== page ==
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WATER VALLEY – A multi-faceted response to a city-wide power outage in Water Valley last week had electricity flowing back through much of the power grid within 15 hours. The outage was reported at approximately 3:30 a.m. on Tuesday, Jan. 11, and the initial estimate for the restoration ranged from 24 to 72 hours as crews scrambled to diagnose the problem at the city’s substation.
“It was a tough situation, but we did everything we could as fast as we could,” Water Valley Electric Department Superintendent Andy Hall reported about the massive effort that included assistance from Tallahatchie Valley Electric Power Association (TVEPA) and Tennessee Valley Authority (TVA).
The TVEPA crew brought transformers from Batesville that allowed electricity flowing from TVEPA lines to connect with city power lines. The connection was made on the south side of Yalobusha General Hospital, where the lines are located only a few feet apart.
“TVEPA had to unhook the transformers from a location in Panola County, load them on a low boy for transport and get them hooked up. They did it in 12 hours,” Hall explained. “Before the sun went down, every residence in the city had power.”
“We brought the largest equipment we have as quick as we could,” Robison told city officials during an emergency meeting last Tuesday during the outage.
The TVEPA power was a temporary fix to restore electricity for much of the city to ensure residents had power as the temperature dipped in the upper 20s Tuesday night and Wednesday morning. A second simultaneous effort was also underway as engineers with TVA were on the scene within hours of the outage to diagnose the problem at the substation. Hall reported TVA immediately rolled a large, mobile transformer to Water Valley from Kentucky, where it had been in service following the December tornadoes that caused widespread damage.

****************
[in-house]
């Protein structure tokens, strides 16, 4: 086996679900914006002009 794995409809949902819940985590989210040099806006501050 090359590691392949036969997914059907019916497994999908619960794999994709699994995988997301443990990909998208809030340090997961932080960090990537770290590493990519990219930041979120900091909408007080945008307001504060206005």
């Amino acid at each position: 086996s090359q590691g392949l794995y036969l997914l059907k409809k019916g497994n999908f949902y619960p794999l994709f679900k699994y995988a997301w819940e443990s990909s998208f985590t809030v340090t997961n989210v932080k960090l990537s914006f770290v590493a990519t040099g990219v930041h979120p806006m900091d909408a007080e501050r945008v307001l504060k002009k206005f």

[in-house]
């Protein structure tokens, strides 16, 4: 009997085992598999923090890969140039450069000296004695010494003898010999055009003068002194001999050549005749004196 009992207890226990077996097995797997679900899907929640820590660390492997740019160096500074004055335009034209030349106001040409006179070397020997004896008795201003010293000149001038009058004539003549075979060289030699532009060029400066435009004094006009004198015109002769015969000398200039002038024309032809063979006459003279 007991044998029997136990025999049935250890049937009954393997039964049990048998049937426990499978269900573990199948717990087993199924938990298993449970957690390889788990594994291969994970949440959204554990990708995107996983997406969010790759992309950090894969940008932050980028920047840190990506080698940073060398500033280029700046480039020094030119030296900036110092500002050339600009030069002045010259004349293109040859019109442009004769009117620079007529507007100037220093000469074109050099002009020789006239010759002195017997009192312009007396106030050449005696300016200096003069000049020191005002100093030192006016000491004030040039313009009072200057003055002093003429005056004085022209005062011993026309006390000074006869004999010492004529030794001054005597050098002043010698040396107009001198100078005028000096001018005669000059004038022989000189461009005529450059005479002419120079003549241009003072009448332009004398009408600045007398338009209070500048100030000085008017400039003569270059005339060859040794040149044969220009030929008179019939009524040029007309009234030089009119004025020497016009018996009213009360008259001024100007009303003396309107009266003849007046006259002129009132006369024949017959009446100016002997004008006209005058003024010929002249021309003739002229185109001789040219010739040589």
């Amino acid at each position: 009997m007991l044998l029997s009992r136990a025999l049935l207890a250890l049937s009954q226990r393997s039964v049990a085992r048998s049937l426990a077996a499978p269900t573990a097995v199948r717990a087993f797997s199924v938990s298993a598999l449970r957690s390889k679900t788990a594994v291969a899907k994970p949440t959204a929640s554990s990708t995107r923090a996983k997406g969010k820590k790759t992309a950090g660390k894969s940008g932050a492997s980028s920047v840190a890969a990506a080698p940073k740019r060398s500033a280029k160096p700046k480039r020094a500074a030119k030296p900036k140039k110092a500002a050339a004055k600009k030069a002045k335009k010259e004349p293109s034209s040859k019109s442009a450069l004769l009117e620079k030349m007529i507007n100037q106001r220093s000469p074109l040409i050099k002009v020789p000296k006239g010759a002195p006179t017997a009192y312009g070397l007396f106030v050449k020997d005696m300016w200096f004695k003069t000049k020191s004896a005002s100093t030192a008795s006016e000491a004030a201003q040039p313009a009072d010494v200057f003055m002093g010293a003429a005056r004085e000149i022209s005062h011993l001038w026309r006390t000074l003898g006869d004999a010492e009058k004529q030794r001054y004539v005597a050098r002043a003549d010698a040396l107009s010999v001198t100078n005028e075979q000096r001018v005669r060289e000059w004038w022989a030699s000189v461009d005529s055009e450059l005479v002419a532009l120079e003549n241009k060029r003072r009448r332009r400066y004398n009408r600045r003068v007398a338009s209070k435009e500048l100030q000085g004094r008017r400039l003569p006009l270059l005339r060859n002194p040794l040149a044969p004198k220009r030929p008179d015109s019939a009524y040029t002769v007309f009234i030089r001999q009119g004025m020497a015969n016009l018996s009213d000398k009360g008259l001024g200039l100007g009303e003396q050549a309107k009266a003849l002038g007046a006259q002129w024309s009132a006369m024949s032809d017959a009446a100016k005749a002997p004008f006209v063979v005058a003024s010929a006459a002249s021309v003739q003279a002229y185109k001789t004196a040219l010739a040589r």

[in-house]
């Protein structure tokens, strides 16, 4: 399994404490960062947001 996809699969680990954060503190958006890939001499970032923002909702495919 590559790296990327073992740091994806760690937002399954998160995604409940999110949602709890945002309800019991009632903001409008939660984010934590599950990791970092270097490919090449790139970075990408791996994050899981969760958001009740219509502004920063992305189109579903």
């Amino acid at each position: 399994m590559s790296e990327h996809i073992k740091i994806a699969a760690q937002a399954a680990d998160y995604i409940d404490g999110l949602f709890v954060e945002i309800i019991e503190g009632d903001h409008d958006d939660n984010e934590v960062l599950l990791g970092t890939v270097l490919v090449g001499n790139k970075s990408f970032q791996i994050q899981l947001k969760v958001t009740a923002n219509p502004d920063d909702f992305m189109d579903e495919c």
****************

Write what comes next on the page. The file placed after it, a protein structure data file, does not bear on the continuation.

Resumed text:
Late Tuesday night the problem was traced to a pressure switch on the large transformer in the city’s substation that had faulted out. By Wednesday morning the crews were ready to put the substation back in service. Power was briefly interrupted around 8:30 a.m. as TVEPA’s equipment was unhooked and electricity was restored at the city’s substation without any glitches. By 9 a.m. the restoration was complete and all city customers including BorgWarner were back online. The TVA mobile generator remained staged at the city substation as a backup in case there were additional problems, but was not needed.
Hall reported the transformer in the city’s aging substation is at least 80 years old and has been in operation more than twice as long as its expected lifespan. City officials have scheduled a special meeting Wednesday at city hall to discuss improvements needed at the substation.